We all try fighting high utility bills and lowered thermostats, plastic storm windows and fiberglass blankets for water heaters. Some even invest in massive solar heating "retrofit" systems. But energy-saving measures taken after the fact are always costly. It makes you wonder -- if you could start from scratch, how would you design your home to conserve energy?
When James Buriss tells you his new 2,000-square-foot West Virginia isn't much to look at, he's not kidding. Most of it is buried underground.
"I think of it as the home of the future," says Burris, an electrician with Martin Marietta in Martinsburg, W. Va. "Sooner or later, with things the way they're going, the cost of energy is going to force people underground."
The Burris home is made of pre-formed sheets of concrete called "waffle concrete." It is insulated with two inches of Styrofoam on the exterior walls and two inches of urethane on the roof. A foot or two of topsoil covers the roof.
For air conditioning, Burris is relying on roof louvers to send breezes down into the kitchen, living and three bedrooms, which open onto the atrium. For heat, he plans on using wood stoves in the kitchen, living room and back redroom. Without any heating, the house maintains a 55-degree temperature.
When custom home builder Noel Clark set about building a 5,000-square-foot home and office in Harpers Ferry four years ago, he made sure that he insulated every exterior wall and floors and ceilings with six inches of fiberglass. In addition, he put four inches of insulation between the interior walls, so that he could seal off an entire wing and not worry about heating unused sections.
With 23 acres of trees from which to pick his fuel, Clark relies on three small wood stoves to heat major areas and uses his electric baseboard heating only as back-up.
Margarita Seckinger, a Bulgarian-born, U.S.-trained architect, designed her Potomac home with three independent heating systems -- solar heat, a heat pump and radiant panels installed with separate therostats in several rooms. To retain heat in winter and cool air in summer, Seckinger has 12-inch-thick walls and close to 14 inches of insulation in the roof. Even without the solar heating system in full operation last winter, the all-electric, 3,200-square-foot home uses just $130 worth of electricity a month.
Should there not be enough sun for a period of days to supply heat with the solar system, there is a heat pump for backup. Seckinger claims her builder thought her insame when she removed the pump's resistance coil, which heats the pump when temperatures drop below 25 degrees. "That coil uses a tremendous amount of electricity," she says. "If we get really cold, we can just use the panels in the ceilings." The ceiling panels look like ordinary sheetrock but are imbedded with wires that give off heat. "The panels are low wattage and can be individually controlled. The most I have installed in any room is 1,500 watts -- which draws the same amount of electricity in an hour as an iron."
The cathedral-ceiling living room is dominated by a masonry fireplace with a Heatilator and a grate to hold logs that blows hot air into the room. Seckinger also has installed a small hole that takes cold air from the space between the first floor and the basement and feeds it to the fire rather than drawing already warm air from the room.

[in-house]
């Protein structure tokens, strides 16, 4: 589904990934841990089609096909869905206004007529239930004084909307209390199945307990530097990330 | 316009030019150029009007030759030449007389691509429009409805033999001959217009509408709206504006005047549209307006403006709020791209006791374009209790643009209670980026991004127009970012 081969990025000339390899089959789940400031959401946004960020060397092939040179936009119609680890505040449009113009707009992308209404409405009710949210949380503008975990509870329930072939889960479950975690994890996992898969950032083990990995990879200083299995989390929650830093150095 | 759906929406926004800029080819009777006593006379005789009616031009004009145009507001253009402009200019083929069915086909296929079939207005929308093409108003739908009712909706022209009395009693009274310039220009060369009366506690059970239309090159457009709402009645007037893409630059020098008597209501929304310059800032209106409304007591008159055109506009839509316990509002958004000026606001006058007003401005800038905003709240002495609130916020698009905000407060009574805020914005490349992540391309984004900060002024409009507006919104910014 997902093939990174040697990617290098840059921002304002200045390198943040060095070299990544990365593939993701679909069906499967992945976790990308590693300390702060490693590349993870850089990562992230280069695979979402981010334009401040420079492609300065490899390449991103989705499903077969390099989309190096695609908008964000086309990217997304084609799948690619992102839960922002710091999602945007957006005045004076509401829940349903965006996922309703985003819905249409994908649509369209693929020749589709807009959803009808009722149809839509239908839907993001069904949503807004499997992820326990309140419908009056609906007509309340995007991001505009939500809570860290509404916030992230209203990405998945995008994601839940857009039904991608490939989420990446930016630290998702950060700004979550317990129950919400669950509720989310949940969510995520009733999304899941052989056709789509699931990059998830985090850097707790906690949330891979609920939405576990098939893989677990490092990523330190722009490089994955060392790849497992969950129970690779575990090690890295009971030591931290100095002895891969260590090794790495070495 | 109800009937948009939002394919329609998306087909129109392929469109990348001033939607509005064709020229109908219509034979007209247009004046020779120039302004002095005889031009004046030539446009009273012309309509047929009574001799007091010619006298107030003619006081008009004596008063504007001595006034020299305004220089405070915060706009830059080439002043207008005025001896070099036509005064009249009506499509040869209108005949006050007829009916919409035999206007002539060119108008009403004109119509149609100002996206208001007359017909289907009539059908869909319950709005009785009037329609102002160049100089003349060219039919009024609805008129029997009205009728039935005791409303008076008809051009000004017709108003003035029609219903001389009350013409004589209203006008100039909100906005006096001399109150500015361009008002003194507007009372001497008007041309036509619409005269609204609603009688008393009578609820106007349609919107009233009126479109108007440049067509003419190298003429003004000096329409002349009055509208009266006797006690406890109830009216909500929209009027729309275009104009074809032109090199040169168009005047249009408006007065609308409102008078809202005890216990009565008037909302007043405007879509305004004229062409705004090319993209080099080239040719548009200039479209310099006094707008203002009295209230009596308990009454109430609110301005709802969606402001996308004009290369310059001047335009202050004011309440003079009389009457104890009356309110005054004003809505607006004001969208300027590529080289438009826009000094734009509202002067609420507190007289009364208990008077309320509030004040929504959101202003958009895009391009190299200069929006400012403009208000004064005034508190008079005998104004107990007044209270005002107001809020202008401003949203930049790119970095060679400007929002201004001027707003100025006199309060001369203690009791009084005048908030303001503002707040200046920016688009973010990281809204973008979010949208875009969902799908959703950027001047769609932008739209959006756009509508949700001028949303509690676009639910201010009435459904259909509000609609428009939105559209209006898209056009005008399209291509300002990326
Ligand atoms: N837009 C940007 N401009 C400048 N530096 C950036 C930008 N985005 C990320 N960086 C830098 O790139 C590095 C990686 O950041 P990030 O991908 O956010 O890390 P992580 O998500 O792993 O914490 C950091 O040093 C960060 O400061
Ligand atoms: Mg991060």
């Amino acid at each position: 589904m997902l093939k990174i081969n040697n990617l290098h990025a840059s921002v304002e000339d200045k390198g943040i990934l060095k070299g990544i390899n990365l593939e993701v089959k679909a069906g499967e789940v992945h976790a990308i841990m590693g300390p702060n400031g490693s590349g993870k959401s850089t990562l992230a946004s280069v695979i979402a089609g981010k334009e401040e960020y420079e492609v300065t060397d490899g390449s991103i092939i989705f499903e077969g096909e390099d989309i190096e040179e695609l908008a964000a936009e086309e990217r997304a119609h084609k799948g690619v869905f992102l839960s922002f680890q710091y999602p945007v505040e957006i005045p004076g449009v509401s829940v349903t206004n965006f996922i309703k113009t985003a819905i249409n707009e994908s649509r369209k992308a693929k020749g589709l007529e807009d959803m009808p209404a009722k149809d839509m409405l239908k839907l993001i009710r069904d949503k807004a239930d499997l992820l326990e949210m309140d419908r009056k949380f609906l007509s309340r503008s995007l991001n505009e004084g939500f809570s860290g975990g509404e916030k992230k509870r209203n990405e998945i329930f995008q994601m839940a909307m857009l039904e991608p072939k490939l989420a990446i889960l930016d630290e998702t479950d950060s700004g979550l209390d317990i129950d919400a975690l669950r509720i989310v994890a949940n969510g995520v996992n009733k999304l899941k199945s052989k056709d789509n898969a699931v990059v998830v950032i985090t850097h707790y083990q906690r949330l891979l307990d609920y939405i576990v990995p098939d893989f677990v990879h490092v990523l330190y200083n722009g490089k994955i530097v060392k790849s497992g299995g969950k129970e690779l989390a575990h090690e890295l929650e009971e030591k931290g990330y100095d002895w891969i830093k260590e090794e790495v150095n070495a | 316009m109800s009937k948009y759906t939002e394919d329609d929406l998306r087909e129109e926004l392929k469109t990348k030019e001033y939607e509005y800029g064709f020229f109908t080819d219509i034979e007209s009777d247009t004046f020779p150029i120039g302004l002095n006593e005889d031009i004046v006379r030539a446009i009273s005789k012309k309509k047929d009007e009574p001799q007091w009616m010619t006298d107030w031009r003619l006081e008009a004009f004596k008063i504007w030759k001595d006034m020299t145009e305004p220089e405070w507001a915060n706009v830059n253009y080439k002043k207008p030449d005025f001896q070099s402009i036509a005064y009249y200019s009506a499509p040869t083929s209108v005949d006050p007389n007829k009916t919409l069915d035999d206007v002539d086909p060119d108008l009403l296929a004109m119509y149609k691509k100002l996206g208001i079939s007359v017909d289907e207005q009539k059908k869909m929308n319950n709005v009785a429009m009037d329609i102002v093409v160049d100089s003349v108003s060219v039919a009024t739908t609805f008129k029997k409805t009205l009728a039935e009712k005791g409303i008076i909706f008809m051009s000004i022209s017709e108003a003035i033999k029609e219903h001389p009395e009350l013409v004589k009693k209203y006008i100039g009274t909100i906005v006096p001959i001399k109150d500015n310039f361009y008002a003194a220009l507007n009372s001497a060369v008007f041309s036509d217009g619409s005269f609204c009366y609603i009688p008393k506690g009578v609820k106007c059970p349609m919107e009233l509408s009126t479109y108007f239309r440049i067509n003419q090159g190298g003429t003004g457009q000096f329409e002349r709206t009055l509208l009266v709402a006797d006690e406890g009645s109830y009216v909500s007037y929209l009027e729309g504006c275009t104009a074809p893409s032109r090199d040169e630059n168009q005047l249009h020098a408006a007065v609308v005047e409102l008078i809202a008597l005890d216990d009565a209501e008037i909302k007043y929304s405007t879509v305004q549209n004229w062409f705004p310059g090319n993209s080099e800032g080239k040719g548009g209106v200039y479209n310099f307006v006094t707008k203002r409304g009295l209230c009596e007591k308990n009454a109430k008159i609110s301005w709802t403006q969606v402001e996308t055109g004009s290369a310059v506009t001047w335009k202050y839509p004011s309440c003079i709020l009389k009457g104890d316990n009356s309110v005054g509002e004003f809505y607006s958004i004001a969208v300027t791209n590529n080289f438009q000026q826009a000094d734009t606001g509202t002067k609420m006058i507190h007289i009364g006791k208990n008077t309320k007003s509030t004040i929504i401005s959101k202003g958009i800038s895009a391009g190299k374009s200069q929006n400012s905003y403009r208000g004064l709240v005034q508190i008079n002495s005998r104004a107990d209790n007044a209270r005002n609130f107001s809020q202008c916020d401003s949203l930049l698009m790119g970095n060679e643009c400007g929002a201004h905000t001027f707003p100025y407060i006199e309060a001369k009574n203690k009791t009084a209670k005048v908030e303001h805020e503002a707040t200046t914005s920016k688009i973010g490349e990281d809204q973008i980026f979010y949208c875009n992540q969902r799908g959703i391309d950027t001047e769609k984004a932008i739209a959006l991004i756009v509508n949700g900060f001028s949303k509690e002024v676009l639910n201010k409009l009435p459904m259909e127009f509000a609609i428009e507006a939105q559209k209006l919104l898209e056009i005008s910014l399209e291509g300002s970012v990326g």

Today, one of the few things one-time arch-conservative Karl Hess is conservative about is energy. His 2,000-square-foot home on 12 acres in West Virginia is entirely heated by a single wood stove.
Built three years ago by Hess and his wife Therese (who owns the home and property because Hess is a tax resister and cannot own any asset that might be attached by IRS), the house is not air-conditioned. But with its 54-foot span of clerestory windows that open in summer, Hess claims the temperature rarely goes above 70 degress. In winter, without any heat at all, they have left the house and returned to find the recording thermometer did not go below 55 degrees.
Electric bills for the $11,000 house run around $30 a month. To help make ends meet, Hess claims to do "as little as possible," but occupies himself welding and writing. CAPTION: Picture 1, James Burris, his wife and grandchild perch on the atrium's spiral staircase.; Picture 2, As you turn into the driveway, a garage peeps out of the mound concealing the Burris house.; Picture 3, Below, one of Noel Clark's three wood stoves, which he expects will help him save about $800 this year.; Picture 4, Karl and Therese Hess' 2,000-square-foot home in West Virginia is entirely heated by a single wood stove.; Picture 5, Solar collectors are part of one of three heating systems for Margarita Seckinger's Potomac home; Picture 6, A bow to more traditional heating methods in the family room's wood stove "hearth " made in Chile; Picture 7, Surrounded on three sides by earth the south-facing living room/dining room/kitchen is ablaze with light due to the five patio doors which span the front of the spacious three-room house. Photographs by Breton Littlehales